Although digital wellness may run counter to another trend – the idea of the ‘digital detox’ – the pandemic has highlighted the fact that technology isn’t all bad. The conversation today is less about disconnecting altogether, and more about using tech for healthier ends and developing a better relationship with one’s devices.
The pandemic has left many people feeling weary, burnt out and even traumatised. With that has come an appetite for getaways that specifically target rest and recovery.
Hotels, then, have been getting creative with their wellness offerings. A number of resorts have started offering Long Covid packages, which aim to help people suffering with the after-effects of the virus. These include SHA Wellness Clinic in Spain, Lanserhof Lans in Austria and the Rakxa Spa in Bangkok.
These packages are at the pricier end of the spectrum, and are probably out of bounds to the average exhausted guest. However, there are other ways that hotels can promote themselves as offering some much-needed R&R. Many have begun to offer mindfulness, meditation and yoga as a means of calming Covid-related anxieties.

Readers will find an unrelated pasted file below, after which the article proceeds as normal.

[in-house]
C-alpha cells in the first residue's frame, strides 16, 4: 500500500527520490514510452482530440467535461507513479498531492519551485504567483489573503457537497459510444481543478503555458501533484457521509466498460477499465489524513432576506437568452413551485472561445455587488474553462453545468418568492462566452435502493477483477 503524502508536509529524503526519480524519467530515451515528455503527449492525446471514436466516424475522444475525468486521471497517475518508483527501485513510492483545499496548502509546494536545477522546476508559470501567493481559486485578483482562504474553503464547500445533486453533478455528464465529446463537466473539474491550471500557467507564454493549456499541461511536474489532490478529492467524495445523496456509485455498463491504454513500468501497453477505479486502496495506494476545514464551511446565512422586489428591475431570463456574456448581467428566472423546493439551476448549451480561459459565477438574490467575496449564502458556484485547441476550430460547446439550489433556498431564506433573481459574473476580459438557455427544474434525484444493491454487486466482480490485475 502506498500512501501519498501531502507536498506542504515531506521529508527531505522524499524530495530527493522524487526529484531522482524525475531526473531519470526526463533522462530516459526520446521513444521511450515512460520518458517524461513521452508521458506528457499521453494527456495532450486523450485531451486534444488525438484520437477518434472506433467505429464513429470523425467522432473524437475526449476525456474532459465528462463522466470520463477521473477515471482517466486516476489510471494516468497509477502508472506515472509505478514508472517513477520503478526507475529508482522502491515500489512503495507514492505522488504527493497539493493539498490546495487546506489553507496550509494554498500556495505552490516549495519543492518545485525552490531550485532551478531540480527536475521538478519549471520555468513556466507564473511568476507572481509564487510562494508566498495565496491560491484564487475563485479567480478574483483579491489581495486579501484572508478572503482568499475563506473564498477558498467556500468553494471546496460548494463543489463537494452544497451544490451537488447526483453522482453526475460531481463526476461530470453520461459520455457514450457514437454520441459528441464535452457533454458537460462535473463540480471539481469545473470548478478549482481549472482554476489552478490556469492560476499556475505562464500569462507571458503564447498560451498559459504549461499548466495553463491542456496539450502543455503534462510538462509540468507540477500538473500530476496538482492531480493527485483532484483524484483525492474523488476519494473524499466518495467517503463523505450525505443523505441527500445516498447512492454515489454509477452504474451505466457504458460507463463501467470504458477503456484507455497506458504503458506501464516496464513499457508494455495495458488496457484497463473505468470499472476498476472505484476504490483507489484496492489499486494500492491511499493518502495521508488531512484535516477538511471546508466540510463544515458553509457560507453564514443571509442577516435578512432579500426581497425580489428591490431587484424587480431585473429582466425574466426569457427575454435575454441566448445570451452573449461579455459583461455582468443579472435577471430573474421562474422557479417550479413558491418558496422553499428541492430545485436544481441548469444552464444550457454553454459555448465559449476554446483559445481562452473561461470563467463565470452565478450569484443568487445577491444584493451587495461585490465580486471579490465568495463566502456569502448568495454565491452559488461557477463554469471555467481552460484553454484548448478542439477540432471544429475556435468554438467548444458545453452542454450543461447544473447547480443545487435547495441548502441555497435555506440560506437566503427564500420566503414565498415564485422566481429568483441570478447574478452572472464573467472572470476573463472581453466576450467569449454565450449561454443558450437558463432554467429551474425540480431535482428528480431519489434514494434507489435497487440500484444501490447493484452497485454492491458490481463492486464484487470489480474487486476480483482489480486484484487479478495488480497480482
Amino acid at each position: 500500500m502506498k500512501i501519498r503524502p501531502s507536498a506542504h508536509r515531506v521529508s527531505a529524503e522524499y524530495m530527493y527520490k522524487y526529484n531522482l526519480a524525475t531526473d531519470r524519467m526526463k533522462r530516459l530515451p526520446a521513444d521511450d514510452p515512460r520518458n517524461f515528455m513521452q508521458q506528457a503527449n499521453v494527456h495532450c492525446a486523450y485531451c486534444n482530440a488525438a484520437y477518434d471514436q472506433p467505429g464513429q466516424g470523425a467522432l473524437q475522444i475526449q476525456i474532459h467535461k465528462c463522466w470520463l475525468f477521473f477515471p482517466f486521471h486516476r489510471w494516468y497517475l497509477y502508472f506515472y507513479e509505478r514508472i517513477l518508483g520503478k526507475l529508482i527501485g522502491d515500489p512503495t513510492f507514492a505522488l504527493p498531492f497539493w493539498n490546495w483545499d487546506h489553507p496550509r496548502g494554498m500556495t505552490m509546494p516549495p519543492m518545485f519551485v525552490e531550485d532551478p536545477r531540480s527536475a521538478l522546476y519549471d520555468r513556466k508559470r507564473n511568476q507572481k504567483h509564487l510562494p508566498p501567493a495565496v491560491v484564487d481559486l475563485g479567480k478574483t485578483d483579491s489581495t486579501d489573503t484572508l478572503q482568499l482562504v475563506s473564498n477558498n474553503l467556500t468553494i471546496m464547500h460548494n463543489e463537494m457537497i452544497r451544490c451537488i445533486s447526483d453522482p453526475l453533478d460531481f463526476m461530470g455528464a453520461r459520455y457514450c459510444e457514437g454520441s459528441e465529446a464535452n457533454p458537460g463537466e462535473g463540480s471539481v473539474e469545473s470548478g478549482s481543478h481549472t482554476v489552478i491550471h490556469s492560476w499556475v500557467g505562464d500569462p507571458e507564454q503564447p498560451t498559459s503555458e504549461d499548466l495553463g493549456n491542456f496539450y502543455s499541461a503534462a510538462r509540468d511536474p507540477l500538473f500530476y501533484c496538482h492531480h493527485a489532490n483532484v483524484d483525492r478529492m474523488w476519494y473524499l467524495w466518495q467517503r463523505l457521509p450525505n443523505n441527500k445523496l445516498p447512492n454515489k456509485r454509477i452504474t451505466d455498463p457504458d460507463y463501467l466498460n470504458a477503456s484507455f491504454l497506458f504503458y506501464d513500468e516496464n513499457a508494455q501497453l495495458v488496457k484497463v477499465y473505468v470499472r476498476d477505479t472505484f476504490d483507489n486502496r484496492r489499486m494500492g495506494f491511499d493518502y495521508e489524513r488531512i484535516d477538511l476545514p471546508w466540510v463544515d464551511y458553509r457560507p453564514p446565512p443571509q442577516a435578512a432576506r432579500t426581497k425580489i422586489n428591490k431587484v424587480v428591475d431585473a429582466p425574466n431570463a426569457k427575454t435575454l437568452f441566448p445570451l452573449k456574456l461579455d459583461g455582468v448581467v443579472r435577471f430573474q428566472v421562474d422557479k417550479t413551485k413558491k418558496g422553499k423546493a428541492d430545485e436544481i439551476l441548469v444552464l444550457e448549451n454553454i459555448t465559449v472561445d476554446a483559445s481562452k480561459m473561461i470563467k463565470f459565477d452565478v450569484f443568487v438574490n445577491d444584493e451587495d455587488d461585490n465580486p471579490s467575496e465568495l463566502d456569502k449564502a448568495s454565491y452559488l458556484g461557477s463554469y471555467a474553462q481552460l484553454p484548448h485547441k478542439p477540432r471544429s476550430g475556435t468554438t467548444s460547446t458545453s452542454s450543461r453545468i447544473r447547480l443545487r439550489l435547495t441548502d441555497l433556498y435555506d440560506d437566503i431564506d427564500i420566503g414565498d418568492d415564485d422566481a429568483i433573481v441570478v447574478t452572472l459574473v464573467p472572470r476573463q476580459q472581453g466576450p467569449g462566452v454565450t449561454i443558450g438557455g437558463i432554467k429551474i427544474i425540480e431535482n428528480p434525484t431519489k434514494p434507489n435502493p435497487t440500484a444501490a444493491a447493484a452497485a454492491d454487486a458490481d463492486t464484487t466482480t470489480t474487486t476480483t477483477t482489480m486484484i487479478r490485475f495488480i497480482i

Others are heightening their focus on sleep. ‘Circadian Sleep Cycles’ was one of Spafinder’s top wellness trends for 2021, and some hotels are placing a good night’s sleep at the core of their marketing proposition. Equinox Hotels in New York offers a ‘proprietary sleep system’ in each of its rooms, while LA-based Hotel Figueroa has launched a custom Rest and Recovery Suite, complete with a custom pillow and a muscle massager.
“The Rest & Recovery Suite is specifically designed to soothe pandemic-rattled psyches and counteract what experts are calling ‘coronosomnia’,” said Connie Wang, the hotel’s managing director.
Some final thoughts
At this point in the pandemic, it seems that ‘wellness’ has begun to mean something different, with important implications for hotels. Whereas in the past, ‘wellness’ might refer specifically to your fitness programming or certain treatments, today it is something much more comprehensive. Increasingly, it is seen to encompass sleep, access to green spaces, and a sense of integration with the natural world.
At the same time, wellness retains the specific connotation of cleanliness and avoiding disease. At least for the duration of the pandemic, hotels will need to pay attention to both aspects of wellness – the holistic and the antiseptic – with a view to giving guests full peace of mind.
This roundup appears in the Winter 2021 edition of Hotel Management International